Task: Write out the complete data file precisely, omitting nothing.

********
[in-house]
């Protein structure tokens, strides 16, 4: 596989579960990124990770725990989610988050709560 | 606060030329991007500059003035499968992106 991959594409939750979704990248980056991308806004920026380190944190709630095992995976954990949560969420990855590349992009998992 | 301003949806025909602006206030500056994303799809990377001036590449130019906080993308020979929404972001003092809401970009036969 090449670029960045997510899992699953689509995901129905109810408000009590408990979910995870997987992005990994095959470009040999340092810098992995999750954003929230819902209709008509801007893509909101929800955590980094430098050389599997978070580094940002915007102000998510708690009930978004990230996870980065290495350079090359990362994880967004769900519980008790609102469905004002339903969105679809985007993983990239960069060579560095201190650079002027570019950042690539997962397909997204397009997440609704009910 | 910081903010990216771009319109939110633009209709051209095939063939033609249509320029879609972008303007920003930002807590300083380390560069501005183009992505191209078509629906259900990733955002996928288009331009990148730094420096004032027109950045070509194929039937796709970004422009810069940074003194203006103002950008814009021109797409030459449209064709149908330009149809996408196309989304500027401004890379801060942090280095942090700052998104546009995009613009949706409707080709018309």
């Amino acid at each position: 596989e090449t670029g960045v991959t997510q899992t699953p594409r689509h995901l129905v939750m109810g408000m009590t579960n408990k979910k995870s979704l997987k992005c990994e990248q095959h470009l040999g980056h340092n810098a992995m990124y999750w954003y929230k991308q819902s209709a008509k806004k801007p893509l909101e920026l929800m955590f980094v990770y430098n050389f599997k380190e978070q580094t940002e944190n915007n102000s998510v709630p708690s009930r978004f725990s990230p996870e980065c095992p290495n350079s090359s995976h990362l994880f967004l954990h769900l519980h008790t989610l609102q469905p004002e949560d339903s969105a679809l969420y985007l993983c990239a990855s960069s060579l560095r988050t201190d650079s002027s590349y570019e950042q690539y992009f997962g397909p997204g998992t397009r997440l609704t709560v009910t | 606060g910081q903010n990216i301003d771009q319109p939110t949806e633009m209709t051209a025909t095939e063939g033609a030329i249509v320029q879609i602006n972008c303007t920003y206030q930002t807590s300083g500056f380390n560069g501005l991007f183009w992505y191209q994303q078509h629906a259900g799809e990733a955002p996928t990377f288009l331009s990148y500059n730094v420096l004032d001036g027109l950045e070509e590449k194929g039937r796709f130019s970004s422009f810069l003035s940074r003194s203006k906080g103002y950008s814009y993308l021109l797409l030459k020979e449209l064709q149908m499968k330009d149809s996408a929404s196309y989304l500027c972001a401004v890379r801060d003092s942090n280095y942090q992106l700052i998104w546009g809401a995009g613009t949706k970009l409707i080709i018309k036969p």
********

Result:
[in-house]
């Protein structure tokens, strides 16, 4: 596989579960990124990770725990989610988050709560 | 606060030329991007500059003035499968992106 991959594409939750979704990248980056991308806004920026380190944190709630095992995976954990949560969420990855590349992009998992 | 301003949806025909602006206030500056994303799809990377001036590449130019906080993308020979929404972001003092809401970009036969 090449670029960045997510899992699953689509995901129905109810408000009590408990979910995870997987992005990994095959470009040999340092810098992995999750954003929230819902209709008509801007893509909101929800955590980094430098050389599997978070580094940002915007102000998510708690009930978004990230996870980065290495350079090359990362994880967004769900519980008790609102469905004002339903969105679809985007993983990239960069060579560095201190650079002027570019950042690539997962397909997204397009997440609704009910 | 910081903010990216771009319109939110633009209709051209095939063939033609249509320029879609972008303007920003930002807590300083380390560069501005183009992505191209078509629906259900990733955002996928288009331009990148730094420096004032027109950045070509194929039937796709970004422009810069940074003194203006103002950008814009021109797409030459449209064709149908330009149809996408196309989304500027401004890379801060942090280095942090700052998104546009995009613009949706409707080709018309």
């Amino acid at each position: 596989e090449t670029g960045v991959t997510q899992t699953p594409r689509h995901l129905v939750m109810g408000m009590t579960n408990k979910k995870s979704l997987k992005c990994e990248q095959h470009l040999g980056h340092n810098a992995m990124y999750w954003y929230k991308q819902s209709a008509k806004k801007p893509l909101e920026l929800m955590f980094v990770y430098n050389f599997k380190e978070q580094t940002e944190n915007n102000s998510v709630p708690s009930r978004f725990s990230p996870e980065c095992p290495n350079s090359s995976h990362l994880f967004l954990h769900l519980h008790t989610l609102q469905p004002e949560d339903s969105a679809l969420y985007l993983c990239a990855s960069s060579l560095r988050t201190d650079s002027s590349y570019e950042q690539y992009f997962g397909p997204g998992t397009r997440l609704t709560v009910t | 606060g910081q903010n990216i301003d771009q319109p939110t949806e633009m209709t051209a025909t095939e063939g033609a030329i249509v320029q879609i602006n972008c303007t920003y206030q930002t807590s300083g500056f380390n560069g501005l991007f183009w992505y191209q994303q078509h629906a259900g799809e990733a955002p996928t990377f288009l331009s990148y500059n730094v420096l004032d001036g027109l950045e070509e590449k194929g039937r796709f130019s970004s422009f810069l003035s940074r003194s203006k906080g103002y950008s814009y993308l021109l797409l030459k020979e449209l064709q149908m499968k330009d149809s996408a929404s196309y989304l500027c972001a401004v890379r801060d003092s942090n280095y942090q992106l700052i998104w546009g809401a995009g613009t949706k970009l409707i080709i018309k036969p």